How Much Can Expanding Access to Long-Acting Reversible Contraceptives Reduce Teen Birth Rates?

32 Pages Posted: 15 Jun 2015 Last revised: 18 Feb 2021

See all articles by Jason M. Lindo

Jason M. Lindo

Texas A&M University; National Bureau of Economic Research (NBER); IZA Institute of Labor Economics

Analisa Packham

Texas A&M University - Department of Economics

Date Written: June 2015

Abstract

Despite a near-continuous decline over the past 20 years, the teen birth rate in the United States continues to be higher than that of other developed countries. Given that over three- quarters of teen births are unintended at conception and that over a third of unplanned births are to women using contraception, many have advocated for promoting the use of long-acting reversible contraceptives (LARCs), which are more effective at preventing pregnancy than more commonly used contraceptives. In order to speak to the degree to which increasing access to LARCs can reduce teen birth rates, this paper analyzes the first large-scale policy intervention to promote and improve access to LARCs in the United States: Colorado’s Family Planning Initiative. We estimate its effects using a difference-in-differences approach, comparing the changes in teen birth rates in Colorado counties with Title X clinics (which received funding) to the changes observed in other US counties with Title X clinics. The results of this analysis indicate that the $23 million program reduced the teen birth rate by approximately 5% in the four years following its implementation, providing support for the notion that increasing access to LARCs is a mechanism through which policy can reduce teenage childbearing.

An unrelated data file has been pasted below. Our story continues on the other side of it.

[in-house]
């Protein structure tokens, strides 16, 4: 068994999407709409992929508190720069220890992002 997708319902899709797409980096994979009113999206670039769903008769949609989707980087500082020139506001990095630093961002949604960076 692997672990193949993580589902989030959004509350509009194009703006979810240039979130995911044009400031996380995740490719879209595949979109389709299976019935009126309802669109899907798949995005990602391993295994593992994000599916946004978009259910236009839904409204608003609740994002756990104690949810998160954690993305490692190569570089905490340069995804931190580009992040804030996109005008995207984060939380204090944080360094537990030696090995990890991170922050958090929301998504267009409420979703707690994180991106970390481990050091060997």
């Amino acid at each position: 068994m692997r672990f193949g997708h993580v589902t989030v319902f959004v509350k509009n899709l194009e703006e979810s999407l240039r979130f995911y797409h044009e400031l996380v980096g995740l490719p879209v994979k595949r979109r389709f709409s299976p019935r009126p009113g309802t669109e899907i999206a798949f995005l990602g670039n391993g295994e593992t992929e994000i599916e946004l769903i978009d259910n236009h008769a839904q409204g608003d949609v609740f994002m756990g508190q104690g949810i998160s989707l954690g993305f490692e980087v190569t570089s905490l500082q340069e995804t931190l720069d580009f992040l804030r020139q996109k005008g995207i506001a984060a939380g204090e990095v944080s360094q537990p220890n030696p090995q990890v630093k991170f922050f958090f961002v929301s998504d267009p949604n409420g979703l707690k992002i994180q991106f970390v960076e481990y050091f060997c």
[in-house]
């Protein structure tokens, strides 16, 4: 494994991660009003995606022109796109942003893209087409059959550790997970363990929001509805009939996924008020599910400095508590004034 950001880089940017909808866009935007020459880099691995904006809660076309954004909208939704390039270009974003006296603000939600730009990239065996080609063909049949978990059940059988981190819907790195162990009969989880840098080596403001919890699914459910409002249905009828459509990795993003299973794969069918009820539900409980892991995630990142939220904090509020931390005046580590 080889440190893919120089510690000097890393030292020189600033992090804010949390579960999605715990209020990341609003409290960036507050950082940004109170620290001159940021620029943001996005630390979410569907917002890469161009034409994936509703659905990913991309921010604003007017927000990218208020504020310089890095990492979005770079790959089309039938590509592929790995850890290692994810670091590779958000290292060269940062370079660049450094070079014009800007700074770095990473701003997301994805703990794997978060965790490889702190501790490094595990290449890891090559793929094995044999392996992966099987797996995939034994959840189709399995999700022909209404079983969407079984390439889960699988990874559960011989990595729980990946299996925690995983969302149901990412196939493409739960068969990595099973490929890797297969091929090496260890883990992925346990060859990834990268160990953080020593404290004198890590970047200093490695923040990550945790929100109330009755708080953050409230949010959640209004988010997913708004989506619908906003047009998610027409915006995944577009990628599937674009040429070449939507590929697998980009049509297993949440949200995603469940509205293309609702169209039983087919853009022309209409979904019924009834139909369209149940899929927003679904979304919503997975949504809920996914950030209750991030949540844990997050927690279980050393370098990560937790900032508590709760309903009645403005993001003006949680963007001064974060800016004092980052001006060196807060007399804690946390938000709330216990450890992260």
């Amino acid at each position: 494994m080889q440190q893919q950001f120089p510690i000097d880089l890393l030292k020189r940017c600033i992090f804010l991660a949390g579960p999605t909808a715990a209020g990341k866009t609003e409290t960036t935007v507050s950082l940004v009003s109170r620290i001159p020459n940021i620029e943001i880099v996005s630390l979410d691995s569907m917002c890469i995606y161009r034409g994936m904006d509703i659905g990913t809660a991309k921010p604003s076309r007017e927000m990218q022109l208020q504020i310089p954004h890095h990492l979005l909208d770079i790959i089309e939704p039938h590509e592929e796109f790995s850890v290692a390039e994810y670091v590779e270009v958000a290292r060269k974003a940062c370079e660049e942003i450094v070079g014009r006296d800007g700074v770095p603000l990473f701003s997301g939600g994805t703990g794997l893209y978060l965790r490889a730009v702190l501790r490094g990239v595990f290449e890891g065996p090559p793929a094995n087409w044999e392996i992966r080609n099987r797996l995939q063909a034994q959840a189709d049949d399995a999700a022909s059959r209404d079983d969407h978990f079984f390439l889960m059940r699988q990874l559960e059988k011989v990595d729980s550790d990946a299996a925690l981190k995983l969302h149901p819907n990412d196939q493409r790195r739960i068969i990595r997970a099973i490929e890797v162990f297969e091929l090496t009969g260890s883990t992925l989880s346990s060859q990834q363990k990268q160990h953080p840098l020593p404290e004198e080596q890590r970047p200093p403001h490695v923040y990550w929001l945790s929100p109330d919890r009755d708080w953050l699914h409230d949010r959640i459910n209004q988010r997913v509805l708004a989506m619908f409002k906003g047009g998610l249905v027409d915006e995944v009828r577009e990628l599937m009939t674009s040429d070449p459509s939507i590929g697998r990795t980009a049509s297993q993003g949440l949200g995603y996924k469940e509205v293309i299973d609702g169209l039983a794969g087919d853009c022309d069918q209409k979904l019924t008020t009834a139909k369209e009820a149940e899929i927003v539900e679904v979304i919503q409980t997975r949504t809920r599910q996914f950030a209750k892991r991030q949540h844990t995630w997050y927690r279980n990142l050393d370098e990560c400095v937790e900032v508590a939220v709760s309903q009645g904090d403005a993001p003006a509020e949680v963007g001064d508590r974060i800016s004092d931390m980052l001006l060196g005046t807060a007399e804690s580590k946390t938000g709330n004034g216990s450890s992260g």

Suggested Citation

Lindo, Jason M. and Packham, Analisa, How Much Can Expanding Access to Long-Acting Reversible Contraceptives Reduce Teen Birth Rates? (June 2015). NBER Working Paper No. w21275, Available at SSRN: https://ssrn.com/abstract=2618663

Jason M. Lindo (Contact Author)

Texas A&M University ( email )

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National Bureau of Economic Research (NBER) ( email )

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IZA Institute of Labor Economics ( email )

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Analisa Packham

Texas A&M University - Department of Economics ( email )

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College Station, TX 77843-4228
United States

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